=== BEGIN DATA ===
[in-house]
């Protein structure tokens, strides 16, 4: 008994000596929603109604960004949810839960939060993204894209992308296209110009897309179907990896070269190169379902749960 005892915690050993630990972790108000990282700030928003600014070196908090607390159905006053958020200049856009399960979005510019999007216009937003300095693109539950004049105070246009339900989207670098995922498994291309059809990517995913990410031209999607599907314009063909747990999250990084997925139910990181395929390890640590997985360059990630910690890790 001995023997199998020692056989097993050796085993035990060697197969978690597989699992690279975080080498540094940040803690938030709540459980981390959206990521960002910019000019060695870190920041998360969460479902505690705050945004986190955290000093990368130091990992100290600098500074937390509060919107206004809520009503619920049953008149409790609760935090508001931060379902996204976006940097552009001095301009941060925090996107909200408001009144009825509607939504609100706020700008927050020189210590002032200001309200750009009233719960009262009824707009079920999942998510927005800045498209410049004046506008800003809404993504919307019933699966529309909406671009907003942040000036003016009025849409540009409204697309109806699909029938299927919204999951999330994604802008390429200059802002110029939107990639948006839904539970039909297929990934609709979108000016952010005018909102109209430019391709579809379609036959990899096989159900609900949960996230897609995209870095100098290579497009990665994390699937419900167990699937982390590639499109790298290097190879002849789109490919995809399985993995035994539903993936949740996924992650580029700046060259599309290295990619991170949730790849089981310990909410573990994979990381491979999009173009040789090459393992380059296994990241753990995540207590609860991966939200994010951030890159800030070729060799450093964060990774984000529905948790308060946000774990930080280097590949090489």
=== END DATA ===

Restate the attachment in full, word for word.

[in-house]
């Protein structure tokens, strides 16, 4: 008994000596929603109604960004949810839960939060993204894209992308296209110009897309179907990896070269190169379902749960 005892915690050993630990972790108000990282700030928003600014070196908090607390159905006053958020200049856009399960979005510019999007216009937003300095693109539950004049105070246009339900989207670098995922498994291309059809990517995913990410031209999607599907314009063909747990999250990084997925139910990181395929390890640590997985360059990630910690890790 001995023997199998020692056989097993050796085993035990060697197969978690597989699992690279975080080498540094940040803690938030709540459980981390959206990521960002910019000019060695870190920041998360969460479902505690705050945004986190955290000093990368130091990992100290600098500074937390509060919107206004809520009503619920049953008149409790609760935090508001931060379902996204976006940097552009001095301009941060925090996107909200408001009144009825509607939504609100706020700008927050020189210590002032200001309200750009009233719960009262009824707009079920999942998510927005800045498209410049004046506008800003809404993504919307019933699966529309909406671009907003942040000036003016009025849409540009409204697309109806699909029938299927919204999951999330994604802008390429200059802002110029939107990639948006839904539970039909297929990934609709979108000016952010005018909102109209430019391709579809379609036959990899096989159900609900949960996230897609995209870095100098290579497009990665994390699937419900167990699937982390590639499109790298290097190879002849789109490919995809399985993995035994539903993936949740996924992650580029700046060259599309290295990619991170949730790849089981310990909410573990994979990381491979999009173009040789090459393992380059296994990241753990995540207590609860991966939200994010951030890159800030070729060799450093964060990774984000529905948790308060946000774990930080280097590949090489």